4. Finally, Foust criticizes HRW for concluding, on the basis of the evidence that the organization collected, that particular individuals are not sufficiently important militarily when the US government decides that they are. He writes: “HRW, in contrast, asserts individual targets, while part of AQAP, are not militarily important enough to warrant a strike. Yet they hardly have access to the same intelligence that guides U.S. targeters.” This is an extraordinary amount of deference to US intelligence when the government does not disclose the information or methods upon which it relies. Moreover, there may be sound reasons to doubt the reliability of the US information in these cases. For example, one commentator (Joshua Foust) not too long ago noted that the former Yemeni government was able to mislead the US government to kill the regime’s political rivals. That commentator also cautioned against “allowing the Defense Department and the CIA to target people they cannot identify — to kill people who behave suspiciously without knowing who they are or what their intentions are. … Yemen is a perfect example of what can go wrong.” And that same commentator (Joshua Foust) has elsewhere written about the severe mistakes that can be made in targeting:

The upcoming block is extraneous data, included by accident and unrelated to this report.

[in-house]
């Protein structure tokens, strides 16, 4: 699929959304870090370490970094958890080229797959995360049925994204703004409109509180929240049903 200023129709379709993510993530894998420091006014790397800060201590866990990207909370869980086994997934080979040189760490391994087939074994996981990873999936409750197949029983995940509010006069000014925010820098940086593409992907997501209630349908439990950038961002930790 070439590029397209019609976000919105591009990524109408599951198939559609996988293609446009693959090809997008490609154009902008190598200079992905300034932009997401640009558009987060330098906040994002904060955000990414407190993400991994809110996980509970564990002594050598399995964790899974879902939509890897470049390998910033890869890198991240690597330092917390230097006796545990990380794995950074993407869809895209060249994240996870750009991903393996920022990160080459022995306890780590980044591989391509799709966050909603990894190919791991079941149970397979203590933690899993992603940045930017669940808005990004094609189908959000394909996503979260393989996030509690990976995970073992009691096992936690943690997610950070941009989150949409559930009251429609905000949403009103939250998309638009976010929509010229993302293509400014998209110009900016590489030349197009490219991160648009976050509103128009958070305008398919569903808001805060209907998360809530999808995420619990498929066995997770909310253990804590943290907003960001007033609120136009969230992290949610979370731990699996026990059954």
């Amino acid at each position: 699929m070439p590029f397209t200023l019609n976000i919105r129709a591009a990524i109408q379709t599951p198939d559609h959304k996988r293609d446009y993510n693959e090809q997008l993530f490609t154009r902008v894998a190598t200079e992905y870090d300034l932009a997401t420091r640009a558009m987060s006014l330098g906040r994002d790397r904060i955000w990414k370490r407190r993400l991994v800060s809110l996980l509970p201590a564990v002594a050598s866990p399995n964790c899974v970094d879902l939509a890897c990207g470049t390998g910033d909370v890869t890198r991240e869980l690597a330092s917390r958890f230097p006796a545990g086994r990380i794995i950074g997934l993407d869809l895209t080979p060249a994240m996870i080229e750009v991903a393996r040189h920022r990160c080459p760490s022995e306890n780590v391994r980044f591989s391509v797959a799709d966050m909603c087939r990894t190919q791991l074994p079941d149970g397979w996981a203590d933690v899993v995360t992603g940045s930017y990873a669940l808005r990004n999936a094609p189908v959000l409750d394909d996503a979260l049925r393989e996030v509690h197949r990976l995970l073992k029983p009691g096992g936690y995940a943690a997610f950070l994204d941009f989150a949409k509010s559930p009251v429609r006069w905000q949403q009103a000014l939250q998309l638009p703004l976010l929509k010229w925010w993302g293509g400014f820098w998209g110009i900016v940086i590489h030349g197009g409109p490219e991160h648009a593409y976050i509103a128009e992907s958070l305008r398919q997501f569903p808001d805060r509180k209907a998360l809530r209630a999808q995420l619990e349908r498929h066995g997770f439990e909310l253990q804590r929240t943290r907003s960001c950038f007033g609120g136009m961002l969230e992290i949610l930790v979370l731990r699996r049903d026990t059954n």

Within the U.S. Intelligence Community, various lethal targeting programs are heavily classified, compartmented, and SAPed — meaning, they are mostly closed off from each other. … It also means it is practically impossible for anyone, in any position including the top of the Office of the Director of National Intelligence, to exercise proper oversight over the program. ….
… In some targeting programs, staffers have review quotas — that is, they must review a certain number of possible targets per given length of time. Because they are contractors, their continued employment depends on their ability to satisfy the stated performance metrics. So they have a financial incentive to make life-or-death decisions about possible kill targets just to stay employed. This should be an intolerable situation, but because the system lacks transparency or outside review it is almost impossible to monitor or alter.
The enormous expansion of drone operations … has come at an enormous cost … in the lives of the many innocent people we’ve killed through either sloppiness or ignorance.
I don’t understand why Foust wrote such a flawed attack on the HRW report. I have read many of his writings, learned from them, and been persuaded by them. I hope and expect to do so in the future. That said, some of Foust’s criticisms, regardless of his intentions, help us to understand the HRW report better, including its nuances, its strengths, and its shortcomings.